The health of the companies is very much improved, and the daily trains come in filled with volunteers who have recovered from sickness, owing to the country air and the tried attention of the good people who have nursed them in the farm houses. All the regiments are filling up rapidly, and unless some epidemic breaks out like the measles, I see no reason to suppose there will be more sickness this winter than is usual where so many men are collected. It is a mistaken idea that our troops cannot stand the cold weather, for if they have proper tents and comfortable clothing, they can stand it as well-as the United States soldiers did the severe cold of Utah three winters ago.

I learn that the 8th Louisiana Regiment which has been so long stationed near the depot to do picket and police duty, has received orders to choose another encampment. They will be relieved by a fresh regiment to-morrow, which will take the same old camping ground with its many nice improvements in the way of hospitals, outhouses, bakeries, etc.

The cars come in loaded with freight every evening, bringing hundreds of boxes for the soldiers, sent by their kind friends at home. I regret to hear so many things fail to reach their destination, but hope the railroad company will take measures to prevent any further losses.

A few nights ago your ‘"own,"’ in connection with his friend ‘"Personnel,"’ were the recipients of a serenade, but unfortunately were from home on the interesting occasion. The Vicksburg Southrons, from whom the honor came, have their hearty thanks, and they are proud to say that the ladies who-heard their delightful music, speak of them in highly complimentary terms. The latter has a nice little speech prepared a should a nother occasion offer for its delivery, while your ‘"own"’ is studying a book of poetical quotations to bolster him up in case he should break down.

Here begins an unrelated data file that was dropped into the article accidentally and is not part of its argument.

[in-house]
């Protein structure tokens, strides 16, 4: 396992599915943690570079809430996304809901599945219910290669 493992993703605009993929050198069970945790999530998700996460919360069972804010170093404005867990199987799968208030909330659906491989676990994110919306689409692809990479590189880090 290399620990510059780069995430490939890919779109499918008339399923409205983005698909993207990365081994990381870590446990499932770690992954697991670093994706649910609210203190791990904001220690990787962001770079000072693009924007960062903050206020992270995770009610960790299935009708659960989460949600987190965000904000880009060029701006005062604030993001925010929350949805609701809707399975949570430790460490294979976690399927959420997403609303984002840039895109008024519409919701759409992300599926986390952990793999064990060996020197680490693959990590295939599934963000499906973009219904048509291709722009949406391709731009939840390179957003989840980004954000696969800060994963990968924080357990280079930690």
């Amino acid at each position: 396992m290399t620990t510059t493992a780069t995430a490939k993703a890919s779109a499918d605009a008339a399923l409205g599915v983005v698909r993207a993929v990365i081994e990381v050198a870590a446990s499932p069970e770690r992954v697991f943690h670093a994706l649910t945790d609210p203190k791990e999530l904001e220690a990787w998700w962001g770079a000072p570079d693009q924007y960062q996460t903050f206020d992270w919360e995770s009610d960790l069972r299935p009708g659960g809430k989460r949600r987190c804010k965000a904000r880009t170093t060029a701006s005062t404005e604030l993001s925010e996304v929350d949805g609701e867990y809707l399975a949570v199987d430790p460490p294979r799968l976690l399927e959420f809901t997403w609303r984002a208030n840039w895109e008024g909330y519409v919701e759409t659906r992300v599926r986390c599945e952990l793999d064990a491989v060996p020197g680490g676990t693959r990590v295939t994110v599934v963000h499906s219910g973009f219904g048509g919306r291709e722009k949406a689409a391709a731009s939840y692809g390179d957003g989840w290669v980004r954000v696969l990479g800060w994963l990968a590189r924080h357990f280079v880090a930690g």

I stepped into the general hospital this morning and was gratified to find two or three of the rooms entirely empty. Considering the crowded state in which I saw them for a month after the battle, the changed appearance was very pleasing, A few cases only are now under treatment, and they are all convalescents.

A few nights ago, Prof. Lowe's balloon went up so high that it could be distinctly seen at Fairfax C. H. A great crowd soon collected to stare at it, and opera-glasses and telescopes were in as much demand as bits of smoked glass during an eclipse.

The weather to-day has been exceedingly capricious, and since morning we have lingered between smiles and tears. Sometimes the rain fell in torrents, and beating heavily against the window panel and under the door sills, made little rivulets on the floor. The garden walks were miniature runs, and everything was exceedingly wet. In a few moments the sun would appear through the dark masses of clouds, and, sparkling upon the rain drops, covered the grass plots with gems as brilliant as diamonds, emeralds or pearls. The moon is now shining brightly, in the sky, and the night gives promise of fair weather to-morrow. Rain or shine, I shall take the saddle again at the first appearance of daylight. G. N.